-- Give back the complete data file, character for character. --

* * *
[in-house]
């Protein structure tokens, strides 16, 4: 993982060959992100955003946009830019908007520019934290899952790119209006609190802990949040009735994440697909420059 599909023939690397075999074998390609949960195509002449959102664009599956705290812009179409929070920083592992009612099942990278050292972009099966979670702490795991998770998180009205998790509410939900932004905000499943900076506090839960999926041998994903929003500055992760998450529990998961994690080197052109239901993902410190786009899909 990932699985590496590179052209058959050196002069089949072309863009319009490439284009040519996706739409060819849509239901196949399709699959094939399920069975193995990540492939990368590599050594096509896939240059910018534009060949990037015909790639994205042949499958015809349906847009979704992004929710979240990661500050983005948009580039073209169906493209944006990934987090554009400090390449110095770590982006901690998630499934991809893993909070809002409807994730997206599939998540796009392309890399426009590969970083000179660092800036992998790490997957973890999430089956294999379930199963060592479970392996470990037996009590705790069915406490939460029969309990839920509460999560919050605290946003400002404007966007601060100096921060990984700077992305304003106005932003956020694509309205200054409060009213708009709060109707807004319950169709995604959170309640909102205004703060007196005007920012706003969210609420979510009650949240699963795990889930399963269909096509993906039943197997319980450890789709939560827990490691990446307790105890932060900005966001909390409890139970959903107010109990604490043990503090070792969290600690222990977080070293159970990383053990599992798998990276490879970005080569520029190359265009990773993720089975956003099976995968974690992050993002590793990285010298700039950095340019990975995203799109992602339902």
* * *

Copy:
[in-house]
């Protein structure tokens, strides 16, 4: 993982060959992100955003946009830019908007520019934290899952790119209006609190802990949040009735994440697909420059 599909023939690397075999074998390609949960195509002449959102664009599956705290812009179409929070920083592992009612099942990278050292972009099966979670702490795991998770998180009205998790509410939900932004905000499943900076506090839960999926041998994903929003500055992760998450529990998961994690080197052109239901993902410190786009899909 990932699985590496590179052209058959050196002069089949072309863009319009490439284009040519996706739409060819849509239901196949399709699959094939399920069975193995990540492939990368590599050594096509896939240059910018534009060949990037015909790639994205042949499958015809349906847009979704992004929710979240990661500050983005948009580039073209169906493209944006990934987090554009400090390449110095770590982006901690998630499934991809893993909070809002409807994730997206599939998540796009392309890399426009590969970083000179660092800036992998790490997957973890999430089956294999379930199963060592479970392996470990037996009590705790069915406490939460029969309990839920509460999560919050605290946003400002404007966007601060100096921060990984700077992305304003106005932003956020694509309205200054409060009213708009709060109707807004319950169709995604959170309640909102205004703060007196005007920012706003969210609420979510009650949240699963795990889930399963269909096509993906039943197997319980450890789709939560827990490691990446307790105890932060900005966001909390409890139970959903107010109990604490043990503090070792969290600690222990977080070293159970990383053990599992798998990276490879970005080569520029190359265009990773993720089975956003099976995968974690992050993002590793990285010298700039950095340019990975995203799109992602339902």